July 13, 2024

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ASH23: Pharma branding, Editas’ high bar and clinical trial diversity

6 min read

SAN DIEGO — At the American Society of Hematology’s annual meeting, pharmaceutical branding is inescapable.

Johnson & Johnson’s and GSK’s new logos are splashed across the side of phone charging stations. Sanofi, among others, let attendees know via hand sanitizer stands that it was proud to keep those fingers and palms germ-free.

A few, AbbVie among them, have taken a more mobile approach. The company’s navy blue logo papers the back of honking pedicabs, with drivers wearing a logoed T-shirt to match. And, in a sign of the times, the Imbruvica maker is also sponsoring a chatbot named Red, who can answer questions about shuttle buses.

The biotechnology sector may be in a bleak midwinter, but, from the looks of advertising budgets, pharma companies have plenty of cash to spare for ASH this year. Most sponsorships were sold by the start of the convention, with every $2,500 in spending giving exhibitors “priority points” toward picking their space for next year’s convention, according to a media kit.

Attendees could get in on the spending themselves, too. Among the offerings at the “fASHion” booth in the convention center were neckties ($20) and scarves ($22) patterned with red blood cells, baby onesies ($15) emblazoned with the slogan “Future Hematologist” and white pet bandanas ($10) bearing the ASH logo, paw prints and bones.

For those who could wrest their attention from all the advertising and pharma-proffered espresso, though, ASH continued to offer reams of important research Sunday and Monday.

At the annual meeting of the American Society of Hematology in San Diego, pharmaceutical companies including AbbVie and Novartis paid to brand pedicabs with corporate logos.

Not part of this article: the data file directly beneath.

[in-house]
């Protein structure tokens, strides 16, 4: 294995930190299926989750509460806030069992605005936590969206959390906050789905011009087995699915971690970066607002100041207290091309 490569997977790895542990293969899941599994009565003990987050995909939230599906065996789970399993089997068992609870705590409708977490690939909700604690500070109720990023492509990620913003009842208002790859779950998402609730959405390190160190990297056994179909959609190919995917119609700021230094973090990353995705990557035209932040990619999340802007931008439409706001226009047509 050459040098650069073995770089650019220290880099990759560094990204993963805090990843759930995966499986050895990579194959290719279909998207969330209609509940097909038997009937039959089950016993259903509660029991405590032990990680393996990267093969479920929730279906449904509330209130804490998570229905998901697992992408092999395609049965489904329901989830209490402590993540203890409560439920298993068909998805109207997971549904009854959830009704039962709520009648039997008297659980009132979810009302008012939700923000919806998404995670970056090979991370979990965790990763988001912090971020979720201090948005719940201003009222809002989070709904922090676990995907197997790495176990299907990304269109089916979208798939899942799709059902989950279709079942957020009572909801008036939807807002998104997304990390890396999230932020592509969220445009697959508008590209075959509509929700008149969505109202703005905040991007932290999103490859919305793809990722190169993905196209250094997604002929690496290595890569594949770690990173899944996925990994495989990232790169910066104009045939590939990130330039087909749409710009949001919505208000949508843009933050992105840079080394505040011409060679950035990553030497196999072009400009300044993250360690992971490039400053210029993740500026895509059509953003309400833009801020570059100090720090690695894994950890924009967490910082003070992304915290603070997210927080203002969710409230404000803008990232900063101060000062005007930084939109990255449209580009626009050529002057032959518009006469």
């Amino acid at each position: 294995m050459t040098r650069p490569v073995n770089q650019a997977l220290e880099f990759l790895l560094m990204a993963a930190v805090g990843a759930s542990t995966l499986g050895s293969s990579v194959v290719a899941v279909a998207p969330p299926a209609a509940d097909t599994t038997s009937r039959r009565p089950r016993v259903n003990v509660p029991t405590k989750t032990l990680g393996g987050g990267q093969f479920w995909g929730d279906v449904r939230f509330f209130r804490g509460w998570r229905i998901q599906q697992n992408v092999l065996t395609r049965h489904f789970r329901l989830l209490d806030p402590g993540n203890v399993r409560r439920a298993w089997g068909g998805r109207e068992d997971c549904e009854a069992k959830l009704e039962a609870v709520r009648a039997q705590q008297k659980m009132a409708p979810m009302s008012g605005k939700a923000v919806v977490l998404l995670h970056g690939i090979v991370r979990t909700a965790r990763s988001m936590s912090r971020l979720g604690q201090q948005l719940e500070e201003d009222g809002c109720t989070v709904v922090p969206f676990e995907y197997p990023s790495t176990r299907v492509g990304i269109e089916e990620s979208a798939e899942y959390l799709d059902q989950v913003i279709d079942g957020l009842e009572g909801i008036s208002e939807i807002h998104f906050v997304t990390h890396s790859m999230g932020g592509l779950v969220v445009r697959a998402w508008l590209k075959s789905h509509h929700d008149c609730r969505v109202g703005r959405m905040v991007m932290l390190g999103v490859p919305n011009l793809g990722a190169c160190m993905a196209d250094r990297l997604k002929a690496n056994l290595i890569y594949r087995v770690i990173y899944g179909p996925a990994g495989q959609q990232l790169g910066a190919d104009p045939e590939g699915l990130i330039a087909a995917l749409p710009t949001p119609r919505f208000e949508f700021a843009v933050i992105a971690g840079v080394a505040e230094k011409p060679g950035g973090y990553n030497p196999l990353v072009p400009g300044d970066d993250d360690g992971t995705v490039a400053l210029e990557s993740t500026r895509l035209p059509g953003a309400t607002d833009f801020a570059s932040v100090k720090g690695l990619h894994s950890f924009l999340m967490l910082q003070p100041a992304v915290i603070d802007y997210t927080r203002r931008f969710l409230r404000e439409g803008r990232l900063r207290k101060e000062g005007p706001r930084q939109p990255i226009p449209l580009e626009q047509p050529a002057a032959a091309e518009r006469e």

Gwendolyn Wu/BioPharma Dive

 

Diversity in myeloma trials

How should researchers and drugmakers incorporate race into clinical trial design?

Studies often have specific patient eligibility criteria to test how an experimental treatment performs in different populations. But researchers don’t always prioritize demographic markers such as race and socioeconomic status in trial recruitment.

When the Food and Drug Administration looked at 19 multiple myeloma drug trials conducted between 2006 and 2019, they found that Black, Latino and Native American people were underrepresented in clinical studies compared to the demographics of the general patient population.

Per FDA data presented Sunday at ASH, Black people made up just 4% of multiple myeloma trial participants over that time frame. By contrast, 20% of multiple myeloma patients in the U.S. are Black, according to the International Myeloma Foundation.

“This is a significant underrepresentation of populations that have the disease and really underscores that we really don’t have a lot of information about the safety and efficacy of these specific products in patients that will ultimately receive them,” said Nicole Gormley, the FDA’s associate director for oncology endpoint development.

A type of blood cancer formed in plasma cells, multiple myeloma fills the bone marrow with malignant clones, crowding out normal cells and damaging bones and other organs.

A wide range of treatments exist for myeloma, but patients often cycle through many different regimens. Newer drugs to recently reach market include antibodies such as Johnson & Johnson’s Tecvayli and Pfizer’s Elrexfio as well as CAR-T therapies like Bristol Myers Squibb and 2Seventy Bio’s Abecma and J&J and Legend Biotech’s Carvykti.

Improvements in the standard of care have quadrupled survival outcomes for multiple myeloma patients, said Saad Usmani, chief of myeloma service at Memorial Sloan Kettering Cancer Center.

Still, patients of color face bias and delay in referrals to clinical trials of myeloma treatments, as do people living in parts of the U.S. where there are no cell therapy centers offering CAR-T, Usmani said.

Federal reforms could help broaden who enrolls in clinical studies. In 2022, Congress passed the Food and Drug Omnibus Reform Act, which requires drug sponsors to submit plans outlining how they plan to diversify trial enrollment for Phase 3 or post-approval studies. This year, the FDA drafted guidance for cases when data from specific populations hasn’t been obtained prior to a drug approval.

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